Tapas in Spain

Everyday, multiple people ask me what I’m doing in Spain. Why, of all the places in the world, am I here? Although my answers have varied slightly – to practice the language, to fill an empty gap on my travel map, because I love the laid back lifestyle – more often than not it boils down to one common answer: to eat.
There’s nothing I love more in the world of food than tapas (well, other than cheese of course). Maybe it has something to do with the fact that I have an irrational fear of making decisions, or maybe I just prefer the social aspect of it all. But ultimately, I adore the idea of sharing many small dishes instead of eating one large one alone.
When I arrived in Madrid I was ecstatic to start eating. My first evening I ventured to a 10€ all-you-can-eat tapas at a restaurant called El Tigre. It was overwhelming. The restaurant managed to cram over 100 people inside it’s tiny walls. It was a standing only venue, with waiters carrying platters of tapas and trays full of 1/2 litre beers and sangria stacked three tiers high. I felt like a failure as a server after watching these men carry upwards of 24 beers at once through the crowded bar. The tapas, however, were great. So much bread and cheese and meat I thought I’d died and gone to heaven. But after 15 minutes of eating such a carb loaded feast, I found myself craving even the smallest of vegetables. But the platters kept coming, and every time I ordered another drink I was handed another platter of tapas: more than enough to fill a table of people.
I was worried this was what all tapas were going to be like here in Spain. Although fairly decent food, I was sure to get scurvy within the week if I kept eating like that!
When Kelsey and Peter arrived in Madrid it was more of the same. We spent the evening floating from one tapa bar to the next getting little snacks here and wine there: calamari, croquettes, chorizo. The food at these more refined restaurants was much better prepared than the quantity over quality of Le Tigre. I was happy to have found a variety of dishes, and ones that didn’t include a chunk of bread with each bite. If this was what Spanish food was like, then I’m in! And then I hit Granada…
Within hours, Granada became one of my favourite cities of all time. And tapas are its finest feature!
I sat next to an Aussie guy named Luke on the bus down to Granada. It just so happened we were staying in the same hostel and the same room when we made it to the city: a sign of insta-friends. After a six hour journey down from Madrid, we were starving. We were recommended a nearby tapas bar to go for dinner and a drink. When we got there we noticed that the menu had no prices on it. In my experience, if you have to ask the price, it’s too expensive. In Madrid, 3.50€-5.00€ was a decent starting price for tapas. Then again, you could run across a place that was closer to 8€ and end up with a crazy bill after a few dishes each. We just about gave up on the restaurant when the waiter came out and I decided to ask what the cost was.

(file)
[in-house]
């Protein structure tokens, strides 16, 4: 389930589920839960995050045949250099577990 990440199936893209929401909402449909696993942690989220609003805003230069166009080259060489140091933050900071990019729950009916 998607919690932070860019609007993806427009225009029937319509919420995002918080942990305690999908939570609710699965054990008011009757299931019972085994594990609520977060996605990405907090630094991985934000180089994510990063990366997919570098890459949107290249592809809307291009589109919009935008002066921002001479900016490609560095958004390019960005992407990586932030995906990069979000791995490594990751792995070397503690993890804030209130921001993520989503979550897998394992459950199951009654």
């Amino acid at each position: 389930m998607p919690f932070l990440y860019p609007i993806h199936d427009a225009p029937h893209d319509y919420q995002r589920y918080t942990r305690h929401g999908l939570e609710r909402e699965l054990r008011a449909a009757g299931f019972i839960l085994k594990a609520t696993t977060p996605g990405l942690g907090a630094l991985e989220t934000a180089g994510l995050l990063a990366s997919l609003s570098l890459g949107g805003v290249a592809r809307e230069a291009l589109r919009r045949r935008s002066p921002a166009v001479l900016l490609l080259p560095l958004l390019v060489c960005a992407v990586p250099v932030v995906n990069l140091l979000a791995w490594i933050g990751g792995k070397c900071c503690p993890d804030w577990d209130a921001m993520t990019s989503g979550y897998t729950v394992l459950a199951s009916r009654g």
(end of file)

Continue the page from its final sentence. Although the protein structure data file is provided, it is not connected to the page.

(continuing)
“Cuanto Cuestan?”
He stared at me for a second confused. I figured he just didn’t understand my still shotty Spanish and was about to ask again when he smiled and said “Libre!”
Free. They were free? As long as you bought a drink (and that did not have to be an alcoholic drink) you got your tapas for free! Well in that case, we decided to sit down for a beer!
With the price of beer being 2.50€ and the food for free, we were doing way better than any place I’d been in Madrid!
Turns out, nearly every restaurant in Granada is like this. You can’t drink in the city without having some sort of food! And the food is outstanding. It puts every meal I had in Madrid to shame. On my last evening in Granada, I went out on a tapas crawl with a crew from the hostel. We went to three restaurants, each more delicious than the last. We picked away at pineapple pork skewers and coconut chicken with polenta. We had falafels and mini Moroccan tagines full of delicious meat. We tried grilled cod and baby shwarmas. We spent 4 hours wandering from bar to bar, enjoying glasses of wine, catching up on all our travels, and talking about food. It was exactly how I want to eat every meal I ever have from now until forever!
This is why I’m in Spain. If I am to be truly honest with myself, I’m here for no other reason than to eat!

(Also, I sadly have zero photos of my tapas in Granada. I was just so excited when they arrived, that I had eaten them before thinking about photos!)




1 thought on “Tapas in Spain

Leave a Reply

Fill in your details below or click an icon to log in:

WordPress.com Logo

You are commenting using your WordPress.com account. Log Out /  Change )

Twitter picture

You are commenting using your Twitter account. Log Out /  Change )

Facebook photo

You are commenting using your Facebook account. Log Out /  Change )

Connecting to %s